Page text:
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About The daily Nebraskan. ([Lincoln, Neb.) 1901-current | View Entire Issue (Feb. 1, 2000)
Due process for
INS should not be able to
detain immigrants after they
serve their prison sentences
You have the right to due process.
It’s a right you may take for granted, but several criminals
across the nation would love to have it.
Now, it looks like they might.
Immigrants to the United States have been forced to play
by different rules than the rest of us for years, but many peo
ple never knew exactly how far those differences extended.
Let’s say an immigrant from a foreign country commits a
crime. If the crime is severe enough, the person is deported
back to his or her country of origin. Sometimes, however, the
country refuses to take the person back.
So, since these people can’t be sent back, they are held in
prison for the tenure of their sentences and then released. Or at
least that’s the way it’s supposed to work.
Instead, Immigration and Naturalization Services has the
ability to hold these people in prison detention centers indefi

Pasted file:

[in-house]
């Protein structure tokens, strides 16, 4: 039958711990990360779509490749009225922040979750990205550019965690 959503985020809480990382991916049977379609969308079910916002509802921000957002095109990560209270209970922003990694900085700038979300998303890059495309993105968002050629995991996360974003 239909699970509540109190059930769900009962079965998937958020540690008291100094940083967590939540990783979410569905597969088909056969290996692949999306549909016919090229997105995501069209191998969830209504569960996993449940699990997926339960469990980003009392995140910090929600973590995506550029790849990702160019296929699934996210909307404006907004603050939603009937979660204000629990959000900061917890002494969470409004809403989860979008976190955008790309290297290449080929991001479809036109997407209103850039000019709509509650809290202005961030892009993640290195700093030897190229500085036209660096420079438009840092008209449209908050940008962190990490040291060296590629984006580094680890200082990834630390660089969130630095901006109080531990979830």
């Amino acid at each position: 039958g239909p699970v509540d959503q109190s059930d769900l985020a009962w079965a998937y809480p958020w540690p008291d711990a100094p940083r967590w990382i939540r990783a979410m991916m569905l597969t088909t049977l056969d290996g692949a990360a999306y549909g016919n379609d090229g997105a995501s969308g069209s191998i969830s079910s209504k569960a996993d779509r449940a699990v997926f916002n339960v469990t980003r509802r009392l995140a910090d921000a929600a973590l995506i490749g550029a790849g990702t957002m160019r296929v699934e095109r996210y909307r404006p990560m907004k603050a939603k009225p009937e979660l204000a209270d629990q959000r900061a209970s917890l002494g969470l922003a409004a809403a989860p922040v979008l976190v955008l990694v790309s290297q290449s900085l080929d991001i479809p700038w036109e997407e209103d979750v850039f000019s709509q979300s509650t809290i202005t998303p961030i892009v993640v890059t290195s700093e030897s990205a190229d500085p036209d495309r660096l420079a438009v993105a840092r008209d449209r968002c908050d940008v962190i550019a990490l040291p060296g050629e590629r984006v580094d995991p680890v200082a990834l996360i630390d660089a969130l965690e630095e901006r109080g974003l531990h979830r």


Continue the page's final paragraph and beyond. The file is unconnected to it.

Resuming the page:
nitely after their prison sentences are over.
So, even if you’ve done your time, you can’t get back out
unless the government feels like it.
Most of the people in this situation served approximately
three years of prison time for their crimes.
According to the Associated Press, more than 130 prison
ers in California are in this situation. U.S. District Judge Terry
J. Hatter ruled on Saturday, however, that this practice must
For those 130 or more Californians, it was a joyous day,
“Theoretically, everybody gets out, hopefully over the
next couple of months,” Deputy Federal Public Defender
Robert Boyle said in an AP story.
According to Boyle, one prisoner was sentenced to a day
in jail for stealing some food and a razor from Sears. He has
been in prison for three years now.
These prisoners don’t just get out scot-free without a sec
ond glance, though. Their cases will be reviewed by a magis
trate before they are released.
According to an AP story, the INS holds about 3,800 pris
oners indefinitely nationwide. Their crimes include those as
diverse as petty theft and murder.
This policy has been upheld by federal judges in Nevada
and San Diego, as well as in federal appeals courts in
Philadelphia and New Orleans.
But now one district judge has ruled against the practice,
and the Ninth Circuit Court of Appeals has agreed to hear a
similar case from Seattle.
The INS does not deserve this type of power. Like citizens,
immigrants have served their time and deserve to be let go.
Let’s start playing by the rules for everyone.
Josh Funk (editor) • J.J. Harder • Cliff Hicks • Samuel